A new approach, reported online Oct. 14 in the journal Applied and Environmental Microbiology by a collaborative team led by Cornell University scientists, will enable government agencies and food companies to pinpoint the exact nature and origin of food-borne bacteria with unprecedented accuracy, says food science professor Martin Wiedmann.
The standard method of tracing food-borne illness involves breaking up the DNA of bacteria samples into smaller pieces and analyzing their banding patterns.
But scientists often find that different strains of bacteria have common DNA fingerprints that are too genetically similar to be able to differentiate between them, making it difficult to establish whether the salmonella that made one person sick was the same salmonella that infected another person. This was the case in a salmonella outbreak linked to salami made with contaminated black and red pepper that included 272 cases in 44 states between July 2009 and April 2010.
To surmount this challenge, Wiedmann adopted a genomic approach.
By sequencing the genome of 47 samples of the bacteria -- 20 that had been collected from human sources during the outbreak, and 27 control samples collected from human, food, animal and environmental sources before the outbreak -- Wiedmann and his team were able to rapidly discriminate between outbreak-related cases and non-outbreak related cases, isolating four samples believed to be connected to the pepper contamination.
In the process of doing so, he also found other links: A Salmonella strain that led to a nationwide recall of pistachio nuts in 2009 turned up in samples from four people -- only one of whom had reported eating pistachios.
Other connected cases suggested smaller outbreaks of which officials had been previously unaware.
"The use of genome sequencing methods to investigate outbreaks of food-borne bacterial diseases is relatively new, and holds great promise as it can help to identify the temporal, geographical and evolutionary origin of an outbreak," Wiedmann said. "In particular, full genome sequence data may help to identify small outbreaks that may not be easily detected with lower resolution subtyping approaches."
Wiedmann, research associate Henk den Bakker and other lab members developed the single nucleotide polymorphism (SNP) test that is specific to the 2009 pepper-associated outbreak with the help of researchers at Life Technologies Corp. They also collaborated with researchers at Washington State University and departments of health in New York City and New York state.
A similar approach has previously been used in hospital settings to trace pathogenic bacteria such as methicillin-resistant Staphylococcus aureus, but this is its first application for food-borne illness.
Wiedmann said he is continuing to perfect the method and use it to test other types of bacteria. The U.S. Food and Drug Administration and other agencies are also starting to use similar approaches.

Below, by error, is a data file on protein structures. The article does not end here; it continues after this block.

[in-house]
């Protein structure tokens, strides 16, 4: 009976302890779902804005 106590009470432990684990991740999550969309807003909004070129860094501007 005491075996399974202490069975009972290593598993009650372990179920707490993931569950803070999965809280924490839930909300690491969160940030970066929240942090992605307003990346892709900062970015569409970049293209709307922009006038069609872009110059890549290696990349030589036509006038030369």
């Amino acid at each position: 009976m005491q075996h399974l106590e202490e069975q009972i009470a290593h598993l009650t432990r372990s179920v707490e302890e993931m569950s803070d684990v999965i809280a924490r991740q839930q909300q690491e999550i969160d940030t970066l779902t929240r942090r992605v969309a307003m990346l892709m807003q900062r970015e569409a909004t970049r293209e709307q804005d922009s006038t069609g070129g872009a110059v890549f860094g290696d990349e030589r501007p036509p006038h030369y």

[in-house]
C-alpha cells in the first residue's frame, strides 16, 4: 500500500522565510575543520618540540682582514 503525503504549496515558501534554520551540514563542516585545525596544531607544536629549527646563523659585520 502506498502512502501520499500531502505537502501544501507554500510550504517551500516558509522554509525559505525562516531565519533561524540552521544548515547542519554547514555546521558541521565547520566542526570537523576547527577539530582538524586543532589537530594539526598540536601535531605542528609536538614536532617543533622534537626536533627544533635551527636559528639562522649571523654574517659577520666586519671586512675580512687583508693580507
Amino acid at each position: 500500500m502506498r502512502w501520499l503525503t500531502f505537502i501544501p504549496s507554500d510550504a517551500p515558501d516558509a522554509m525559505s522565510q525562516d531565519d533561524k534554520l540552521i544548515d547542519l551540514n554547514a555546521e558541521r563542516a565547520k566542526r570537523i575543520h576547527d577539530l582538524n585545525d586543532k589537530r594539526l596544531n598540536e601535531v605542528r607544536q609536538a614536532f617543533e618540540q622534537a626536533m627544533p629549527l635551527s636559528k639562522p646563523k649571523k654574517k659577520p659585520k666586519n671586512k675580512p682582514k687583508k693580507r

Joe Schwartz | Newswise Science News
Satellites, airport visibility readings shed light on troops' exposure to air pollution
09.12.2016 | Veterans Affairs Research Communications
Oxygen can wake up dormant bacteria for antibiotic attacks
08.12.2016 | Penn State
Physicists of the University of Würzburg have made an astonishing discovery in a specific type of topological insulators. The effect is due to the structure of the materials used. The researchers have now published their work in the journal Science.
Topological insulators are currently the hot topic in physics according to the newspaper Neue Zürcher Zeitung. Only a few weeks ago, their importance was...
In recent years, lasers with ultrashort pulses (USP) down to the femtosecond range have become established on an industrial scale. They could advance some applications with the much-lauded “cold ablation” – if that meant they would then achieve more throughput. A new generation of process engineering that will address this issue in particular will be discussed at the “4th UKP Workshop – Ultrafast Laser Technology” in April 2017.
Even back in the 1990s, scientists were comparing materials processing with nanosecond, picosecond and femtosesecond pulses. The result was surprising:...
Have you ever wondered how you see the world? Vision is about photons of light, which are packets of energy, interacting with the atoms or molecules in what...
A multi-institutional research collaboration has created a novel approach for fabricating three-dimensional micro-optics through the shape-defined formation of porous silicon (PSi), with broad impacts in integrated optoelectronics, imaging, and photovoltaics.
Working with colleagues at Stanford and The Dow Chemical Company, researchers at the University of Illinois at Urbana-Champaign fabricated 3-D birefringent...
In experiments with magnetic atoms conducted at extremely low temperatures, scientists have demonstrated a unique phase of matter: The atoms form a new type of quantum liquid or quantum droplet state. These so called quantum droplets may preserve their form in absence of external confinement because of quantum effects. The joint team of experimental physicists from Innsbruck and theoretical physicists from Hannover report on their findings in the journal Physical Review X.
“Our Quantum droplets are in the gas phase but they still drop like a rock,” explains experimental physicist Francesca Ferlaino when talking about the...
16.11.2016 | Event News
01.11.2016 | Event News
14.10.2016 | Event News
09.12.2016 | Life Sciences
09.12.2016 | Ecology, The Environment and Conservation
09.12.2016 | Health and Medicine